Noble Prize winner Alexander Fleming, born Aug. 6, 1881 was a great Scottish biologist and pharmacologist who made way for antibiotic medicines with his discovery of penicillin from the mould "Penicillium notatum".
Andrew Carnegie was a Scottish-American industrialist who led the enormous expansion of the American steel industry in the late 19th century. He was also one of the most important philanthropists of his era.
Hippocrates was a Greek physician born in 460 BC on the island of Cos, Greece. He became known as the founder of medicine and was regarded as the greatest physician of his time. He based his medical practice on observations and on the study of the human body. He held the belief that illness had a physical and a rational explanation. He rejected the views of his time that considered illness to be caused by superstitions and by possession of evil spirits and disfavor of the gods.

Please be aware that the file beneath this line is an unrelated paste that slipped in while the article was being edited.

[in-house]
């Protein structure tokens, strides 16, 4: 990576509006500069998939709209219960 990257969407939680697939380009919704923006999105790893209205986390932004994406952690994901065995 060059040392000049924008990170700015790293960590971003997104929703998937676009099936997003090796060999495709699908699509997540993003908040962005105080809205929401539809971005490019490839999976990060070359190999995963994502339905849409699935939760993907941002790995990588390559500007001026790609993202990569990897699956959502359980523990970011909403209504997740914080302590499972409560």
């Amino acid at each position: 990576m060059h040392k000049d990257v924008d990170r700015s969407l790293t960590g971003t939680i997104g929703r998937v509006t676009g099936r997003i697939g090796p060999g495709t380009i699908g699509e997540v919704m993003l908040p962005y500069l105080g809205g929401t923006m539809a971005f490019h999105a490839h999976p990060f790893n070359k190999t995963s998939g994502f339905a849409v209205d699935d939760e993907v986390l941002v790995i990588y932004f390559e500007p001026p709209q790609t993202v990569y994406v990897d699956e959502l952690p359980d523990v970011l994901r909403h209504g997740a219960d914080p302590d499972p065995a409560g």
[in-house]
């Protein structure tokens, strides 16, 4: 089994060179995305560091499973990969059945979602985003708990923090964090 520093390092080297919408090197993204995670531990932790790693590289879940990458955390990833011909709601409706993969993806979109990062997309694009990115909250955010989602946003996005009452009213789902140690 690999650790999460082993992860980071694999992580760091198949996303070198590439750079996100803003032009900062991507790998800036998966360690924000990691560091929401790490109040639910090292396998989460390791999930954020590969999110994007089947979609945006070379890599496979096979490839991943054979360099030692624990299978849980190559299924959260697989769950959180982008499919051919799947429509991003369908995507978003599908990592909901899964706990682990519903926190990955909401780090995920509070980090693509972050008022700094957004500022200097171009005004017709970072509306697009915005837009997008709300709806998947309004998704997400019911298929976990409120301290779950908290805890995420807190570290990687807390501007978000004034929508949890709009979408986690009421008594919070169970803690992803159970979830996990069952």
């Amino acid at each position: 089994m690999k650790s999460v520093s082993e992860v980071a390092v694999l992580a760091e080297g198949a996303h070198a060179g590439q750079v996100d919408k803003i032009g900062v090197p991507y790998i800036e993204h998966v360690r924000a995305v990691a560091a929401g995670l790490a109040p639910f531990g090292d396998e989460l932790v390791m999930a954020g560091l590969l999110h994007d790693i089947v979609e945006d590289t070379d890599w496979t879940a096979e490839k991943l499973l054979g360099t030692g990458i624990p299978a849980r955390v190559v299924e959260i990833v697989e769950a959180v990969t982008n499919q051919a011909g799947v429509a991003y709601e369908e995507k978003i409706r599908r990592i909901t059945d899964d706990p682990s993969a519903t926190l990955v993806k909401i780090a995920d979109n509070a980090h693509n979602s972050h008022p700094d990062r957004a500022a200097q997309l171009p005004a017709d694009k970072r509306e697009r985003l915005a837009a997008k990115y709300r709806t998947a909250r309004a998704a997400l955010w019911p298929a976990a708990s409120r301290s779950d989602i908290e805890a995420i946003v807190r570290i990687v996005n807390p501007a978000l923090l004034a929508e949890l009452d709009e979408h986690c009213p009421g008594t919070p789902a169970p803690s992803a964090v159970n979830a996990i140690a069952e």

Sir Alexander Fleming FRSE, FRS, FRCS (Eng) (6 August 1881 – 11 March 1955) was a Scottish biologist and pharmacologist. He wrote many articles on bacteriology, immunology, and chemotherapy. His best-known discoveries are the discovery of the enzyme lysozyme in 1923 and the antibiotic substance penicillin from the mould Penicillium notatum in 1928, for which he shared the Nobel Prize in Physiology or Medicine in 1945 with Howard Florey and Ernst Boris Chain.